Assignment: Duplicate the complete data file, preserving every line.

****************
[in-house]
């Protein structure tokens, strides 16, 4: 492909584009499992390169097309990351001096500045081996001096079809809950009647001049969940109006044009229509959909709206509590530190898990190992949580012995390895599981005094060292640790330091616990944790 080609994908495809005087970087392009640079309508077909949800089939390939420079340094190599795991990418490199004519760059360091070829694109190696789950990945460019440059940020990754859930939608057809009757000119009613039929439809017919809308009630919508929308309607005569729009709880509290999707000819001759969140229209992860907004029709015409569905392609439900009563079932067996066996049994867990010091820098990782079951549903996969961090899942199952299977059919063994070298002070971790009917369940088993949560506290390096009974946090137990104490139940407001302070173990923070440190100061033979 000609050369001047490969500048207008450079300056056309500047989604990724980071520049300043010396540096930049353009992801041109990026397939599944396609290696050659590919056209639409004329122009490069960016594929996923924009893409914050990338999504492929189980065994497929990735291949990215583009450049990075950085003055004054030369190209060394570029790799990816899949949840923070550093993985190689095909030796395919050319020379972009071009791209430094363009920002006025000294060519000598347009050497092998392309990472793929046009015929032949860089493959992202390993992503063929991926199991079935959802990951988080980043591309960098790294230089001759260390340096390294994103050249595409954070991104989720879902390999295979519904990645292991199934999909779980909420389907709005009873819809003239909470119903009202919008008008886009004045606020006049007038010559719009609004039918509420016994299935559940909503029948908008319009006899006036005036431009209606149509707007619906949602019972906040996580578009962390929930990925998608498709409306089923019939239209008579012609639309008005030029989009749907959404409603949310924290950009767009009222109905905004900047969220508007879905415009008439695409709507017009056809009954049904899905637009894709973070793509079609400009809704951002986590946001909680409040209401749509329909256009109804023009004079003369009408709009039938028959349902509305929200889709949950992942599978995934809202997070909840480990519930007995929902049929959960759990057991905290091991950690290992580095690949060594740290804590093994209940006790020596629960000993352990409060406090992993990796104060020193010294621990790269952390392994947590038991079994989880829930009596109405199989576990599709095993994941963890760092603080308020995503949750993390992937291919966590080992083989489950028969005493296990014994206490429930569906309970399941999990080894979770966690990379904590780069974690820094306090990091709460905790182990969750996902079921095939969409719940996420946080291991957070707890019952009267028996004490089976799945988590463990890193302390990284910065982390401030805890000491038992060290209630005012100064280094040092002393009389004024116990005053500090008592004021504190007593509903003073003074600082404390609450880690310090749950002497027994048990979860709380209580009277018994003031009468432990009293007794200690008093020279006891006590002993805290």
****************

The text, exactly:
[in-house]
């Protein structure tokens, strides 16, 4: 492909584009499992390169097309990351001096500045081996001096079809809950009647001049969940109006044009229509959909709206509590530190898990190992949580012995390895599981005094060292640790330091616990944790 080609994908495809005087970087392009640079309508077909949800089939390939420079340094190599795991990418490199004519760059360091070829694109190696789950990945460019440059940020990754859930939608057809009757000119009613039929439809017919809308009630919508929308309607005569729009709880509290999707000819001759969140229209992860907004029709015409569905392609439900009563079932067996066996049994867990010091820098990782079951549903996969961090899942199952299977059919063994070298002070971790009917369940088993949560506290390096009974946090137990104490139940407001302070173990923070440190100061033979 000609050369001047490969500048207008450079300056056309500047989604990724980071520049300043010396540096930049353009992801041109990026397939599944396609290696050659590919056209639409004329122009490069960016594929996923924009893409914050990338999504492929189980065994497929990735291949990215583009450049990075950085003055004054030369190209060394570029790799990816899949949840923070550093993985190689095909030796395919050319020379972009071009791209430094363009920002006025000294060519000598347009050497092998392309990472793929046009015929032949860089493959992202390993992503063929991926199991079935959802990951988080980043591309960098790294230089001759260390340096390294994103050249595409954070991104989720879902390999295979519904990645292991199934999909779980909420389907709005009873819809003239909470119903009202919008008008886009004045606020006049007038010559719009609004039918509420016994299935559940909503029948908008319009006899006036005036431009209606149509707007619906949602019972906040996580578009962390929930990925998608498709409306089923019939239209008579012609639309008005030029989009749907959404409603949310924290950009767009009222109905905004900047969220508007879905415009008439695409709507017009056809009954049904899905637009894709973070793509079609400009809704951002986590946001909680409040209401749509329909256009109804023009004079003369009408709009039938028959349902509305929200889709949950992942599978995934809202997070909840480990519930007995929902049929959960759990057991905290091991950690290992580095690949060594740290804590093994209940006790020596629960000993352990409060406090992993990796104060020193010294621990790269952390392994947590038991079994989880829930009596109405199989576990599709095993994941963890760092603080308020995503949750993390992937291919966590080992083989489950028969005493296990014994206490429930569906309970399941999990080894979770966690990379904590780069974690820094306090990091709460905790182990969750996902079921095939969409719940996420946080291991957070707890019952009267028996004490089976799945988590463990890193302390990284910065982390401030805890000491038992060290209630005012100064280094040092002393009389004024116990005053500090008592004021504190007593509903003073003074600082404390609450880690310090749950002497027994048990979860709380209580009277018994003031009468432990009293007794200690008093020279006891006590002993805290």